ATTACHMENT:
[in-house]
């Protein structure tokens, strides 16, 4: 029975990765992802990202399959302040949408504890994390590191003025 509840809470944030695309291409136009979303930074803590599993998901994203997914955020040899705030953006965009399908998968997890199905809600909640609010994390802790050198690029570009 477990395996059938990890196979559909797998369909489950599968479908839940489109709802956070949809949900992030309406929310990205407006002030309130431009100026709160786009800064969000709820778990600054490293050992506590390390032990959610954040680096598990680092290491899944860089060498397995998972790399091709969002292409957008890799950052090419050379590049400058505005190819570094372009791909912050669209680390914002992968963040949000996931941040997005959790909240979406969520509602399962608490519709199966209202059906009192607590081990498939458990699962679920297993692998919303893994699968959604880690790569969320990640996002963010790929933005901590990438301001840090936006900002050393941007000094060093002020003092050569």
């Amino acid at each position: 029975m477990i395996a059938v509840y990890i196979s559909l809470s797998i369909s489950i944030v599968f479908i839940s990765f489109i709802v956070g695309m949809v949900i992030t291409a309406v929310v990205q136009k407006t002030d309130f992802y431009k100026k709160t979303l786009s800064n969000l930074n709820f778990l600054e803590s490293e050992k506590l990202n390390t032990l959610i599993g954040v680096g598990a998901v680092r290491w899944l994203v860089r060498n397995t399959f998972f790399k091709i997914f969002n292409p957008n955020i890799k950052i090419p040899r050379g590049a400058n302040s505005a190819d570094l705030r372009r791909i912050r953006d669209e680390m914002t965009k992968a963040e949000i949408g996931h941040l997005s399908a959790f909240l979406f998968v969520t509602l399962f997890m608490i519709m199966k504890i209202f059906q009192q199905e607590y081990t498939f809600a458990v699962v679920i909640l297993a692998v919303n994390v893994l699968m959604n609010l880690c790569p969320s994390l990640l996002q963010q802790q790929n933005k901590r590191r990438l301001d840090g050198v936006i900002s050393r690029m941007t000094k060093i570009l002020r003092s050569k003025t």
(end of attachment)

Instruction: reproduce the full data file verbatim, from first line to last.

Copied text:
[in-house]
């Protein structure tokens, strides 16, 4: 029975990765992802990202399959302040949408504890994390590191003025 509840809470944030695309291409136009979303930074803590599993998901994203997914955020040899705030953006965009399908998968997890199905809600909640609010994390802790050198690029570009 477990395996059938990890196979559909797998369909489950599968479908839940489109709802956070949809949900992030309406929310990205407006002030309130431009100026709160786009800064969000709820778990600054490293050992506590390390032990959610954040680096598990680092290491899944860089060498397995998972790399091709969002292409957008890799950052090419050379590049400058505005190819570094372009791909912050669209680390914002992968963040949000996931941040997005959790909240979406969520509602399962608490519709199966209202059906009192607590081990498939458990699962679920297993692998919303893994699968959604880690790569969320990640996002963010790929933005901590990438301001840090936006900002050393941007000094060093002020003092050569």
């Amino acid at each position: 029975m477990i395996a059938v509840y990890i196979s559909l809470s797998i369909s489950i944030v599968f479908i839940s990765f489109i709802v956070g695309m949809v949900i992030t291409a309406v929310v990205q136009k407006t002030d309130f992802y431009k100026k709160t979303l786009s800064n969000l930074n709820f778990l600054e803590s490293e050992k506590l990202n390390t032990l959610i599993g954040v680096g598990a998901v680092r290491w899944l994203v860089r060498n397995t399959f998972f790399k091709i997914f969002n292409p957008n955020i890799k950052i090419p040899r050379g590049a400058n302040s505005a190819d570094l705030r372009r791909i912050r953006d669209e680390m914002t965009k992968a963040e949000i949408g996931h941040l997005s399908a959790f909240l979406f998968v969520t509602l399962f997890m608490i519709m199966k504890i209202f059906q009192q199905e607590y081990t498939f809600a458990v699962v679920i909640l297993a692998v919303n994390v893994l699968m959604n609010l880690c790569p969320s994390l990640l996002q963010q802790q790929n933005k901590r590191r990438l301001d840090g050198v936006i900002s050393r690029m941007t000094k060093i570009l002020r003092s050569k003025t």